7 Shared Traits That Unite Women in Power

This year has seen women grab headlines across every sector in every corner of the globe. South Korea swore in its first female president (approximately 17 countries have women as head of government/state or both) and the corporate world saw many firsts in the form of Marissa Mayer.

Yet very little changed in the business world; globally only 24% of women hold positions in senior management, only 20% of senior management positions in the US are filled by women, and in Ireland this is 21% despite women accounting for more than 35% and 32% of the workforce in these countries.

Ekaterina Walter (Partner and CMO at Branderati) takes a look at some of the characteristics and traits that have united the most prominent female leaders, and helped get them to the top of their professions.

Effective role models

A recent CNN opinion piece suggests that it is the prominence of such women as Sheryl Sandberg that inspires others to be like them:

“We can create more Sandbergs by surrounding ourselves with confident, outspoken women.”

Hard work

Though successful women are often prone to credit luck for their success, it is mostly hard work and perseverance that brings women to the top of their field, says Lucy Marcus, CEO, non-exec board director, prof at IE Business School,


Arianna Huffington cites lack of confidence as “a killer to success for women. In order to advance their careers, women need to be comfortable seeing themselves as qualified leaders and risk takers.”



Madeleine Albright said, “There is a special place in hell for women who don’t help other women.”

Many of the current generation of women leaders have credited a good support network in their success, and are now active in encouraging the next generation of women in their field.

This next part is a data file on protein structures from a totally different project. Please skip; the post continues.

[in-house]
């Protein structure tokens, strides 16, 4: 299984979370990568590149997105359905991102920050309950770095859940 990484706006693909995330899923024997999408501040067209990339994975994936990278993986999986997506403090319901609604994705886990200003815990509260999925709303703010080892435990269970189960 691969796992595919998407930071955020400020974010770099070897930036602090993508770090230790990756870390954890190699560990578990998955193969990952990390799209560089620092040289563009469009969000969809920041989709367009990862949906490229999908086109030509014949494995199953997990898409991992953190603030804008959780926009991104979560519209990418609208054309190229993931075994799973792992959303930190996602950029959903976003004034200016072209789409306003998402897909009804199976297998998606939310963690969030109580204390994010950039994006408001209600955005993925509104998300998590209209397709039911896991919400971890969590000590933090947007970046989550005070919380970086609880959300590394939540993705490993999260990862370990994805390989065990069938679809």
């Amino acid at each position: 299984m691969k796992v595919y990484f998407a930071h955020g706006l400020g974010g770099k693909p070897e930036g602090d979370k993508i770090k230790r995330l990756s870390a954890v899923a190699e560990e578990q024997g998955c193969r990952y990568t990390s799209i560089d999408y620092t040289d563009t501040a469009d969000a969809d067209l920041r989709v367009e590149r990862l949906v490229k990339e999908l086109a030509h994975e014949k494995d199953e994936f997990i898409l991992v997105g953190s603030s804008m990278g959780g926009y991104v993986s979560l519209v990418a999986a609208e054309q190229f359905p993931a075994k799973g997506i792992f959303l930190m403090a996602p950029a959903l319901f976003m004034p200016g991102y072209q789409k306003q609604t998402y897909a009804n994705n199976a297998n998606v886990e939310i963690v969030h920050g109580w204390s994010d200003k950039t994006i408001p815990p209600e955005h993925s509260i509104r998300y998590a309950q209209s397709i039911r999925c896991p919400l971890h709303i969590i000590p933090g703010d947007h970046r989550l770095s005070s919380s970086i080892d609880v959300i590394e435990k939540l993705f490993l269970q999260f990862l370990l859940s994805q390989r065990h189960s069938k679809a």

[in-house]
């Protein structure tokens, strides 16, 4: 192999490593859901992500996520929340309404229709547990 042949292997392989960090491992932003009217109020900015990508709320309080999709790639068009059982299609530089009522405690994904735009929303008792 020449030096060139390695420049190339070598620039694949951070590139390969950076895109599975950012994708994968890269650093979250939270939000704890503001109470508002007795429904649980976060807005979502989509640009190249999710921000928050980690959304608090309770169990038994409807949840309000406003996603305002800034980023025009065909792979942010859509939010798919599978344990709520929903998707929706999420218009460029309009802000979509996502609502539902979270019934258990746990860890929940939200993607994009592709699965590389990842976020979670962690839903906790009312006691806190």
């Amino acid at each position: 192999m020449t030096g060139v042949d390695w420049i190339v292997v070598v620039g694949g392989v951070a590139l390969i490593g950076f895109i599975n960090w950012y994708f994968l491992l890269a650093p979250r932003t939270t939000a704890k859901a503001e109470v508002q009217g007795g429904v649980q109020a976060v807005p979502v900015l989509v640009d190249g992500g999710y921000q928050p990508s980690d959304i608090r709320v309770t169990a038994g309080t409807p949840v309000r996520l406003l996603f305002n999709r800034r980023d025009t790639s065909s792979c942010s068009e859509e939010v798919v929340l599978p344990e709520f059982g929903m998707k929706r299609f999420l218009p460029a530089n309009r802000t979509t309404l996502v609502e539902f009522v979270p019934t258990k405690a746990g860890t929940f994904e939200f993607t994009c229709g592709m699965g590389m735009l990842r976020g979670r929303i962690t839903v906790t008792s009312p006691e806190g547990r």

Changing the mindset of what is the “right” career for a woman begins early. Women who have a good grounding in technology, math, science, and business–and who are encouraged to take those studies further–are more likely to become the business and political leaders of the future. It isn’t just the book knowledge that counts: Women need to know they can build a career that takes them all the way to the top.


Peer group attitudes shape our perception of “normal.” Many women at the top of their professions cite strong female family members, friends, or peers as a factor in their success, and it’s something they are passing on to their own children, friends, and colleagues.

Mentoring–at all levels

Mentoring is essential to encouraging the female leaders of the future: Identifying and overcoming obstacles to their career progression at the early stages can have a huge effect on their eventual success. This should start in school and be a part of every stage of a woman’s education and training. If you can identify opportunities and encourage women early on then they will be able to fulfill their potential throughout their careers.